Bury Your Dead: A Chief Inspector Gamache Novel (Three Pines Mysteries)
By Louise Penny
List Price: $24.99; Amazon Price: $14.35
In the sixth mystery featuring Chief Inspector Armand Gamache, Penny starts the story with a bang, then quickly fast forwards to Gamache in Quebec City during Carnival. Gamache is not there to celebrate, but instead to recuperate from his emotional injuries of an investigation gone wrong.
During his stay with his former mentor, Emile Comeau, Gamache spends his days playing with his dog, eating well, and spending time in Quebec City’s Literary and Historical Society’s old library reading about the Battle of the Plains of Abraham, a battle between the British and the French, but Gamache’s R&R is disturbed when the body of August Renaud, an amateur historian and archeologist, is found in the basement of the Lit and His. Renaud, known for his obsessive quest in trying to find Samuel de Champlain’s remains, the father of Quebec, apparently had asked permission to dig up the basement–a request that had been denied.
Although Gamache starts as an impartial observer into Renaud’s murder, slowly he starts investigating who could have killed the tenacious historian. When he is not making inquiries concerning Renaud, Gamache is recalling the tragedy that brought him to Quebec City–the murder of several of his officers by a panicked pot-growing farmer. In the meantime, Gamache’s right hand man, Jean Guy Beauvoir, is looking at reopening a case of a man that may have been wrongly accused of murder.
Penny has effortlessly woven these three different storylines, and, although the murder of August Renaud is the main story, she puts equal weight into the other two sub-plots, leaving readers wanting to know what happens next as each story transitions into the next one.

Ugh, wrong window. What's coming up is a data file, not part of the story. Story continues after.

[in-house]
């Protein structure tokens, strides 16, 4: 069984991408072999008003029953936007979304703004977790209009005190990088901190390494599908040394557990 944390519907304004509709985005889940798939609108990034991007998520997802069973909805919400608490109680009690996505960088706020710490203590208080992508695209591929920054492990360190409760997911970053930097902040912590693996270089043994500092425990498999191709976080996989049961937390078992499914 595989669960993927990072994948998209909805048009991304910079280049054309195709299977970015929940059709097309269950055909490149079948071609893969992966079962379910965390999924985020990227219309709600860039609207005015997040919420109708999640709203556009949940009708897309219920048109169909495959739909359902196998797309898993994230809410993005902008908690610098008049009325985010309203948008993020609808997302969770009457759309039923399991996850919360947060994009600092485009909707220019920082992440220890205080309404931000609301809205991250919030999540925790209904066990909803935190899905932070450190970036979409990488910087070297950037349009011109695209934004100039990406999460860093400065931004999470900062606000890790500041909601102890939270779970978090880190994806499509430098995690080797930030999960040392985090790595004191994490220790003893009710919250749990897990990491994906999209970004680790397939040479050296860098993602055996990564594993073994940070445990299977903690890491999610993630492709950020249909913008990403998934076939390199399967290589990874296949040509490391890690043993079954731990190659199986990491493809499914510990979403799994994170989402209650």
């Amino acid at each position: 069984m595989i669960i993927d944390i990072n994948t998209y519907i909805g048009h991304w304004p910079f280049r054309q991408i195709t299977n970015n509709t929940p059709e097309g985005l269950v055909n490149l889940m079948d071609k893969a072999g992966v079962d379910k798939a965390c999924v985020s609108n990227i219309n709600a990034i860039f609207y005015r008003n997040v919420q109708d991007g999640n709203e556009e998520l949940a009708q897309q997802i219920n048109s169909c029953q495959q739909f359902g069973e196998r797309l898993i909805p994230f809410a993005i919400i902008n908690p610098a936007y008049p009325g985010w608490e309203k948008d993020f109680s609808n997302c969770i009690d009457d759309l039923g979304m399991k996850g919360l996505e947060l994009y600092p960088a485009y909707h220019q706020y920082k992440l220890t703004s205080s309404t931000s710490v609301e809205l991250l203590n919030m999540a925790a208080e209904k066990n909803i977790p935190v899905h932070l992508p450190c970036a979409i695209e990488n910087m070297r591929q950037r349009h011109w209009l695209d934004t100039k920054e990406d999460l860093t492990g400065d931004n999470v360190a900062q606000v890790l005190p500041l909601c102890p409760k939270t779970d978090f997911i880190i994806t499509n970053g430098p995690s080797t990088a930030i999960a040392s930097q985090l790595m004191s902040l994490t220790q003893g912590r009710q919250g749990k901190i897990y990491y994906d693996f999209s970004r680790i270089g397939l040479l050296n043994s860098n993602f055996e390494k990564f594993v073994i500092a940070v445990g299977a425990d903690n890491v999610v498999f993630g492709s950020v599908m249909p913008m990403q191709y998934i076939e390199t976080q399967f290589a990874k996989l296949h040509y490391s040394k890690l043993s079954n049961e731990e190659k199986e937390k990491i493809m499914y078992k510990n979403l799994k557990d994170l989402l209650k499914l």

Her use of history along with contemporary politics and relations between French Canadians and those of English descent, induces the reader to learn more about the state of affairs in Canada, particularly in Quebec. But it’s her vivid descriptions of old Quebec City that makes one want to book a flight and spend time in the quaint old city.
In spite of the believable characters and dialogue, there are some craft issues that might confuse readers, and those were point of view violations that suddenly shifted from one character’s thoughts to another one’s. However, to be fair, I was given an advanced reader’s copy, and hopefully this transgression was corrected.
Bury Your Dead is a well-structured mystery with each storyline ending in a satisfactory manner. It will appeal to all mystery readers and keep them guessing until the very end.